Both the speed of deployment and ensuring safety will be necessary to get to where most automakers want to go, which is so-called Level 4 autonomy: a high level of automation where a vehicle may or may not need a steering wheel and driver controls at all. This is said to be key to most major automakers’ goals of significantly reducing traffic as well as crashes, injuries, and fatalities, to say nothing of future subscription revenue and potential robotaxi businesses.
“Autonomous vehicles are extremely complex, but the slightest mistake can cause a lot of damage”
In the interim, advanced autonomy makes headlines more for high-profile crashes and mistakes than breakthroughs that enhance the urban quality of living. GM’s Cruise robotaxi operation has drawn the ire of San Francisco residents after traffic jams and at least one crash into a bus, and its traffic mishaps in Austin haven’t done much to sell residents on the idea, either.
And Tesla’s Autopilot and so-called Full Self-Driving systems, assuredly the most boundary-pushing automated technologies available on passenger cars, continue to get hit with lawsuits and investigations. Nonetheless, Elon Musk is still hinging Tesla’s future on self-driving. The Wall Street Journal’s Tim Higgins recently reported that one reason for Tesla’s rapid-fire price cuts this year is to get as many buyers into cars as possible right now, then gamble the company’s future on self-driving subscription revenue later on.
Don’t think he’s alone in such an idea, even if Tesla’s willing to move faster on it than others. Even after Ford withdrew its investment in Argo AI, it still established a new division called Latitude AI to do much of the same work in-house — and staffed by hundreds of former Argo employees. And Ford’s already debuted a “hands-free, eyes on” version of its BlueCruise ADAS setup that doesn’t require drivers to keep their hands on a steering wheel so long as in-car cameras detect that they’re paying attention to the road.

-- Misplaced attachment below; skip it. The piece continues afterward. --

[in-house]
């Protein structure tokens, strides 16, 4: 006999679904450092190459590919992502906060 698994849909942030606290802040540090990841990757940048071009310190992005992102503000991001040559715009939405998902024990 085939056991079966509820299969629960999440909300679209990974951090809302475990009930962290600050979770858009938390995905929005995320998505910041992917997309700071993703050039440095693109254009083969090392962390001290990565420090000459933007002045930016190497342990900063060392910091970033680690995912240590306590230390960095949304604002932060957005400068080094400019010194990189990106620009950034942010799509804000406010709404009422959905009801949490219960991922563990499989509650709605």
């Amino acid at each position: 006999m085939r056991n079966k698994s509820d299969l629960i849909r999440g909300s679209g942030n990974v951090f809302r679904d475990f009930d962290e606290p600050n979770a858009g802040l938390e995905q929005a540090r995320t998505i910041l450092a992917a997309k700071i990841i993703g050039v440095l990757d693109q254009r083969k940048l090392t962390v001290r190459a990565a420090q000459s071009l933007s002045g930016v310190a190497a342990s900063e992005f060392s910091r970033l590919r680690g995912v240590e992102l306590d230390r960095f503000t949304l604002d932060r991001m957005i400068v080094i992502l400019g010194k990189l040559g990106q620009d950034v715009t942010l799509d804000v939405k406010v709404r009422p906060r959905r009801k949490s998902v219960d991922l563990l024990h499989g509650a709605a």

GM also didn’t take 2022 as a lesson to slow down. Besides the Cruise Bolts zooming around Austin with nobody inside, it’s ramping up the deployment of its purpose-built Origin robotaxi shuttles there, too, and hopes to open them up to customer rides in a few months. On the consumer side, the next big thing will be the Ultra Cruise ADAS system, which also offers hands-off driving so long as the human pilot is paying attention. That system is due to launch, albeit in limited quantities, in the Cadillac Celestiq luxury EV late this year or in early 2024.
Even if Level 4 autonomy is the goal, Binyamini still describes it as a “moonshot.” But he said that while he does predict the eventual deployment of robotaxis in urban environments, more conservative developments are also underway for improving driver assistance systems in passenger vehicles on the road now. Those include Level 2 Plus and Level 3 ADAS systems, which are available on just about every new car sold today, as well as last-mile solutions for delivery vehicles and automating certain parts of long-haul trucking.
Still just a “moonshot”?
He added that high automation is already prevalent in industries like mining, where companies don’t have to worry about road regulations or traffic and just need a faster and safer way to get difficult work done.
“I think there is a readjustment of the overall autonomy to focus on more realistic, achievable goals,” Binyamini said.
Still, he added, “The overall industry is investing in autonomy. There is no slowdown.”
But more than ever now, the onus will be on these AV companies to actually deliver on their eventual robotaxi dreams and prove they can operate more safely than humans do. Otherwise — and much to the chagrin of investors everywhere — you have to wonder how many more downturns fully self-driving cars can take before they get tossed into the same dustbin as flying cars.